Currently, the company does not track complaints. The new strategy will have all feedback followed and filed so that there will be weekly and monthly reports that will allow the company to monitor its customer service progress. With the new initiative, the objective will be to reduce complaints by 5 percent in the first year of monitoring and by a similar percentage in the second year. Therefore, AET will provide additional feedback channels, mainly using Internet networks to allow the customers and company representatives to interact without response delays.
AET will recognize that customers’ responses are critical to the development of its customer service strategy. Therefore, in addition to formal feedback, employees will be encouraged to pick customer feedback informally from conversations and observations. The feedback will include the way customers make their orders and confirm deliveries (Wisner & Stanley 2008).
The process of handling complaints and grievances
Employees will accept all allegations from customers and promise to respond within two days of reporting. The company will act on each complaint individuals, but file the information for future interpretation of trends. Repeat complaints and grievances will qualify a customer for a charge-back award.
The company will require smartphone applications. It will have to develop social network profiles to connect to customers. It will also need a customer relationship program that handles both offline and online interactions. The company will invest in additional maintenance services to ensure company assets are in a good condition, especially assets used to offer customer service.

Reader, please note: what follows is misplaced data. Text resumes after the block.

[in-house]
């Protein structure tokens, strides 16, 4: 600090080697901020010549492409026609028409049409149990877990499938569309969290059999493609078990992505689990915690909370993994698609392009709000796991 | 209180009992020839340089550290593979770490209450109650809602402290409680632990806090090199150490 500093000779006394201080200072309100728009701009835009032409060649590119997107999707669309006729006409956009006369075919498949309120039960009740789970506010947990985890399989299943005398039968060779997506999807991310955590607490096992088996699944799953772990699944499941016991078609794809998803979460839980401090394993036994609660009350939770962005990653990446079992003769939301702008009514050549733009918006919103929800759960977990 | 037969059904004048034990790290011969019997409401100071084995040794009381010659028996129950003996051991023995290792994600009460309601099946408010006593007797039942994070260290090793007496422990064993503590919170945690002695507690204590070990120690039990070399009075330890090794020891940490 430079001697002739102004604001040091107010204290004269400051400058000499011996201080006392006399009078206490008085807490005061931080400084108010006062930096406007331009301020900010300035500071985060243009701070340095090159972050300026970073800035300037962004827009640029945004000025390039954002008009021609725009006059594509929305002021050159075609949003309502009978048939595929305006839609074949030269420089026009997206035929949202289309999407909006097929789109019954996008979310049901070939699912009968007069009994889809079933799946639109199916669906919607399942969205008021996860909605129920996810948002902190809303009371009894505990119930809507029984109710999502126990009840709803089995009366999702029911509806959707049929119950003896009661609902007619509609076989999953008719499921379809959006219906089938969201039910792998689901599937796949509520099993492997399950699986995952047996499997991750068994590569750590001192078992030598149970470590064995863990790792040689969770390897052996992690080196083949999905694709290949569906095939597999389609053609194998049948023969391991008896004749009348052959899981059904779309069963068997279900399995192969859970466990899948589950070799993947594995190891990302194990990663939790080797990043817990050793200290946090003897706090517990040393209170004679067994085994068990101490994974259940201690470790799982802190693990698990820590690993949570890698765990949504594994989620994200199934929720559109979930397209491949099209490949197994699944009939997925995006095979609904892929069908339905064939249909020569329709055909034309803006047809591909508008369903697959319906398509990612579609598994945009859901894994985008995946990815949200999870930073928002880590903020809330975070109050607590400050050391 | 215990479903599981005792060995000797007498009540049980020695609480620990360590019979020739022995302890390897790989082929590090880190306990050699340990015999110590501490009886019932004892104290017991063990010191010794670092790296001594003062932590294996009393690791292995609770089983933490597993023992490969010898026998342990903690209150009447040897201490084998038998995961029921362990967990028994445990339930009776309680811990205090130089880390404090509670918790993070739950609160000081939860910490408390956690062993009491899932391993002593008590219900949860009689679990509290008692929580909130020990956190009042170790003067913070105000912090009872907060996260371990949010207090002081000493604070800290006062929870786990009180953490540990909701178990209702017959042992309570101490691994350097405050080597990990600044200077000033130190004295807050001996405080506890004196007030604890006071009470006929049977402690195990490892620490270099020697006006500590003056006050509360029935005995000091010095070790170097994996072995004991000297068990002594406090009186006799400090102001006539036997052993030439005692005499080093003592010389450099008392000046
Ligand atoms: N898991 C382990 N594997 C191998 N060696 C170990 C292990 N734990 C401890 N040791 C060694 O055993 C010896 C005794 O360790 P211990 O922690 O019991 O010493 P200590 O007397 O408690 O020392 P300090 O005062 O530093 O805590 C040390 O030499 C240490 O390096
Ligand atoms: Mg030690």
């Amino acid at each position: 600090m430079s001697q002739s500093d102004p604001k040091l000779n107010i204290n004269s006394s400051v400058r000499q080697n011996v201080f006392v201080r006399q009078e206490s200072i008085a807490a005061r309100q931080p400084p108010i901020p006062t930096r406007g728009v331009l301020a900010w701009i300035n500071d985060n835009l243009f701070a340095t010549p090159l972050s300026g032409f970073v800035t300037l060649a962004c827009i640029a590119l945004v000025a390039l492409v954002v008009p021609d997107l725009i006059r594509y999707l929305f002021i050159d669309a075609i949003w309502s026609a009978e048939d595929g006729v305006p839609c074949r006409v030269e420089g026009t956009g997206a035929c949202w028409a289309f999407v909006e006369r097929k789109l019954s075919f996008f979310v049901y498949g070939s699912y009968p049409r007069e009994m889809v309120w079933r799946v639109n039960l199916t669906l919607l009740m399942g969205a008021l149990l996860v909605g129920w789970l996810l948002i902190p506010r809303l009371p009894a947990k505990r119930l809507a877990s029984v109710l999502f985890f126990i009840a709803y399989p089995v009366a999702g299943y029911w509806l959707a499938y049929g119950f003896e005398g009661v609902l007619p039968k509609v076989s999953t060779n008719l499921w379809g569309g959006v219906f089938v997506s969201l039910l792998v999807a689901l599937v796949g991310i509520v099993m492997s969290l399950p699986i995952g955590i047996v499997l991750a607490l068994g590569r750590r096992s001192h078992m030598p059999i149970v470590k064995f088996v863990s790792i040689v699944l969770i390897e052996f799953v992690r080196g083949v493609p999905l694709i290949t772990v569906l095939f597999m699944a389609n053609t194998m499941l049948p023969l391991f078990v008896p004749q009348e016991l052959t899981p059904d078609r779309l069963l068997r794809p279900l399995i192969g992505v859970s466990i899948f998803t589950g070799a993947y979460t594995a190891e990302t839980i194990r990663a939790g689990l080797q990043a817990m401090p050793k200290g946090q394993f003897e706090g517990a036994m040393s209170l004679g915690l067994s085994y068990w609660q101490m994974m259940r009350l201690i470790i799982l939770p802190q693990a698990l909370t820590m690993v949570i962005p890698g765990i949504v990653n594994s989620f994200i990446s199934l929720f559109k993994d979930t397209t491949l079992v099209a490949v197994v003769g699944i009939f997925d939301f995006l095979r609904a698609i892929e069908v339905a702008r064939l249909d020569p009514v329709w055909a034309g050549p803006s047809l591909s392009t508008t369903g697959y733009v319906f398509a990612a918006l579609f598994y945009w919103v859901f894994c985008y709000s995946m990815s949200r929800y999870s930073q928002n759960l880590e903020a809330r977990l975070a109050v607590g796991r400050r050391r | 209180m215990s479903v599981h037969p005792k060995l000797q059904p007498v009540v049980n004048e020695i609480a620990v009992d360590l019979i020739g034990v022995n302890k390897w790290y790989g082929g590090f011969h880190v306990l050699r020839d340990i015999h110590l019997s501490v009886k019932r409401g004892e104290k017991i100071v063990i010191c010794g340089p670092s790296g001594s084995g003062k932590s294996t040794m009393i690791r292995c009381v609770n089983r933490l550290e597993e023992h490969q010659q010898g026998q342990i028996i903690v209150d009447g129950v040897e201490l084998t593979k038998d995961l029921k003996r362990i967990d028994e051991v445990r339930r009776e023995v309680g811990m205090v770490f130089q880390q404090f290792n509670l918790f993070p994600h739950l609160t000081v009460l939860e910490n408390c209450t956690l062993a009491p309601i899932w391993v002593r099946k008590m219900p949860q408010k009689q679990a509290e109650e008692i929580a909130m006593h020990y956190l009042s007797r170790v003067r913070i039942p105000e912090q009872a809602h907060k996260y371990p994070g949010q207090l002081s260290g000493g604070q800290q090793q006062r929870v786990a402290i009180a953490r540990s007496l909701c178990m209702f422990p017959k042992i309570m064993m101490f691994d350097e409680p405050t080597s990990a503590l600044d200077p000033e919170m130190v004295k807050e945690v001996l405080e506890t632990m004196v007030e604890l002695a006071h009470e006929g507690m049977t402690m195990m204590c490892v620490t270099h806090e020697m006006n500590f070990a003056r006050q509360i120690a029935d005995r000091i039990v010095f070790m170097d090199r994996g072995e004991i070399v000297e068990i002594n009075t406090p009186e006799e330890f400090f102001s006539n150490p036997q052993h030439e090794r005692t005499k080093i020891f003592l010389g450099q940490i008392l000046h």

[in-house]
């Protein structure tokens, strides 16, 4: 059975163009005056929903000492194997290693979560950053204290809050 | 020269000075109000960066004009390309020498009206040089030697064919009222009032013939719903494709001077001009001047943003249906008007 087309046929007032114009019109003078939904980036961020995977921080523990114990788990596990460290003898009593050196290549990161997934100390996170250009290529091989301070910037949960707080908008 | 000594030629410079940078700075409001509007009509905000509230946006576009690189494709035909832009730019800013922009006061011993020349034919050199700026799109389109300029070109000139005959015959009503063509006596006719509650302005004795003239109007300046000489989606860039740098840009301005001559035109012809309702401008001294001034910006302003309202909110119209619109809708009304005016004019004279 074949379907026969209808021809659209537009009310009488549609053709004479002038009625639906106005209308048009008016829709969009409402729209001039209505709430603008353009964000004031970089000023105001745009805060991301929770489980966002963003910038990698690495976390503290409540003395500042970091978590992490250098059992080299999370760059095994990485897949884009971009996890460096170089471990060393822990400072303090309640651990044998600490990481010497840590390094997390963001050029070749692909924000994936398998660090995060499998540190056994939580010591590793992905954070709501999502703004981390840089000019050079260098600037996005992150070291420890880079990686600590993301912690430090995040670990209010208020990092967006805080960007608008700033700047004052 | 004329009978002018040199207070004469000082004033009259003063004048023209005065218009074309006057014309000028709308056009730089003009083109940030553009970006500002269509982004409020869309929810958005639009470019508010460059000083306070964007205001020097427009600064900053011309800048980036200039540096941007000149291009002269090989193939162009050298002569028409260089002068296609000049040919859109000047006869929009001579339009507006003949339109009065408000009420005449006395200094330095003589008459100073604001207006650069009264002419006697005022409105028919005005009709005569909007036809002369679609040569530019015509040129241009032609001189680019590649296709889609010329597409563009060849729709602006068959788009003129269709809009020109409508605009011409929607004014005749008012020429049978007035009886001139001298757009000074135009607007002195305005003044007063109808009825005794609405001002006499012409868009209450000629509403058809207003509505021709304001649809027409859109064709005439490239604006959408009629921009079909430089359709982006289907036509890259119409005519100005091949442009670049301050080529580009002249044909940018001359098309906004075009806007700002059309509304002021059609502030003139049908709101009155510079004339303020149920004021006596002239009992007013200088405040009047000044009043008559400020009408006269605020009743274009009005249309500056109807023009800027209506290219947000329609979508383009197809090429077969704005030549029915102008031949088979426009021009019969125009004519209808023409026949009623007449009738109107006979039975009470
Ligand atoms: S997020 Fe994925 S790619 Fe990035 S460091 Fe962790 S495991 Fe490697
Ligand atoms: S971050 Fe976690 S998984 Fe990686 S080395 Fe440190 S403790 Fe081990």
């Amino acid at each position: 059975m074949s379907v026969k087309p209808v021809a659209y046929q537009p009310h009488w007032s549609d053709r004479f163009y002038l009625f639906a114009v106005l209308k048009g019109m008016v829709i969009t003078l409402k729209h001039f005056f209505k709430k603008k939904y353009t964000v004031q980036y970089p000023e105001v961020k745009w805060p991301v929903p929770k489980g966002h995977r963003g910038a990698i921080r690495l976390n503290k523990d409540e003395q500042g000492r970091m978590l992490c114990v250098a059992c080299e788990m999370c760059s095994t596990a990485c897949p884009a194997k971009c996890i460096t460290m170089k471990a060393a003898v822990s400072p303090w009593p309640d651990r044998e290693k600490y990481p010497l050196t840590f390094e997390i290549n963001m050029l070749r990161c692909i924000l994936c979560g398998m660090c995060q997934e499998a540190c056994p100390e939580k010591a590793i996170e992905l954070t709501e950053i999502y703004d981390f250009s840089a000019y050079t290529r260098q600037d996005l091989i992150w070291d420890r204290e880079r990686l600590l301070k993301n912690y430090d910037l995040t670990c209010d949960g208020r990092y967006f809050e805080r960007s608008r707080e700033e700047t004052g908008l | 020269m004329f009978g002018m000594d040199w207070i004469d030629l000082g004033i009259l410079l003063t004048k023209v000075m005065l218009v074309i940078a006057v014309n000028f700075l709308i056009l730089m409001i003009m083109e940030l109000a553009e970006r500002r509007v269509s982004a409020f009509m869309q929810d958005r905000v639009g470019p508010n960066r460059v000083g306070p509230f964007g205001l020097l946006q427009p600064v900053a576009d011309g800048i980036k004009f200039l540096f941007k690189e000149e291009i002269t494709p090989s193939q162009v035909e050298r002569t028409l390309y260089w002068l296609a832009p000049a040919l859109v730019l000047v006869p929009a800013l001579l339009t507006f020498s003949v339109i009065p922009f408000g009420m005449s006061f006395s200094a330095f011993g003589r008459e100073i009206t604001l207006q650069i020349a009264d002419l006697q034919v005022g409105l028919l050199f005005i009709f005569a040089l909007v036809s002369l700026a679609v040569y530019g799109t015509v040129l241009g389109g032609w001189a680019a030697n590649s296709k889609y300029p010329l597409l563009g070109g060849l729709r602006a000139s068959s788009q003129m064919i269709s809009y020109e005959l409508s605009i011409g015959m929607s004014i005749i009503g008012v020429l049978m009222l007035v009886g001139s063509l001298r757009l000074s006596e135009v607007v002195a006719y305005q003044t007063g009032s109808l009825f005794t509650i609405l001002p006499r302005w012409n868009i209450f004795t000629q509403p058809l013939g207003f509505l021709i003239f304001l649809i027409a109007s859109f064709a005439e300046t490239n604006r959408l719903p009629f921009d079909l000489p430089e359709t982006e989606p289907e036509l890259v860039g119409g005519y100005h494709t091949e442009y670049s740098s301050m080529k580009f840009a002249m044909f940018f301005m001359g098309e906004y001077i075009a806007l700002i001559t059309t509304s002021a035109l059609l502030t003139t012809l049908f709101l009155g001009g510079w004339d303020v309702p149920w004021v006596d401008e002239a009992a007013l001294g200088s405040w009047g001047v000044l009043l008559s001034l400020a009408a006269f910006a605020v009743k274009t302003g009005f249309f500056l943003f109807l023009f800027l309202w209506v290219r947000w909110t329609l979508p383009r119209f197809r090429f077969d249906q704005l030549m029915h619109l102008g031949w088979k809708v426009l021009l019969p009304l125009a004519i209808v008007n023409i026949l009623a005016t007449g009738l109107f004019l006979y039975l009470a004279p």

It will invest in partnerships with cleaning and supply companies to ensure service delivery is not jeopardized. The company will come up with customer loyalty schemes and have integrated communication systems that automatically capture employee and customer information to help in the present and future service delivery (Goodman 2009).
Roll out and implementation process
In the short-term, the AET will put guidelines for best practices and come up with an employee reward scheme. The online feedback channels and the monitoring of customer complaints will commence upon the enactment of the strategy. Other suggestions that do not require significant capital investment will also be implemented in the short-term.
Meanwhile, the firm will commence negotiations with its service providers to develop joint service charters and acquire a robust customer relationship program. These plans will materialize in the medium to the long-term. The current initiatives will rely on the existing resources. It will then gradually migrate to new technologies when employees receive adequate training on the use of the new technologies.
Long-term and short-term plans for monitoring achievement of aims
AET will seek accreditation that promotes customer service quality. All business units will have semi-annual customer satisfaction surveys. Employees and external customers will have special occasions where they will meet managers in open interaction. This will aid customer feedback analysis and increased employee or customer and company relations that will be done by software in real time to generate monthly reports.
Evaluation of the effectiveness of plans
Most customers first interact with the front office and call center employees before dealing with the drivers and movers. Therefore, empowerment of employee abilities will have a positive effect on overall service delivery. The use of surveys will provide formal incentives for employees to remain committed to work.
The customer strategic plan will allow AET to offer specialized services to meet the needs of particular customers requiring more than typical transport services to a desired destination. Its employees will be the main brand ambassadors contributing to customer satisfaction through their work ethic.
Cook, S. 2004, Measuring customer service effectiveness, Gowers Publishing Limited, Hants.
Cook, S. 2011, Customer care excellence: How to create an effective customer focus, 6th edn, Kogan Page, London.
Goodman, J. A. 2009, Strategic customer service, Amacom, New York.
Hill, N., Roche, G. & Allen, R. 2007, Customer satisfaction: The customer experience through the customer’s eyes, Cogent Publishing Ltd, London.
Wisner, J. & Stanley, L. 2008, Process management: Creating value along the supply chain, Thomson South-Western, Mason.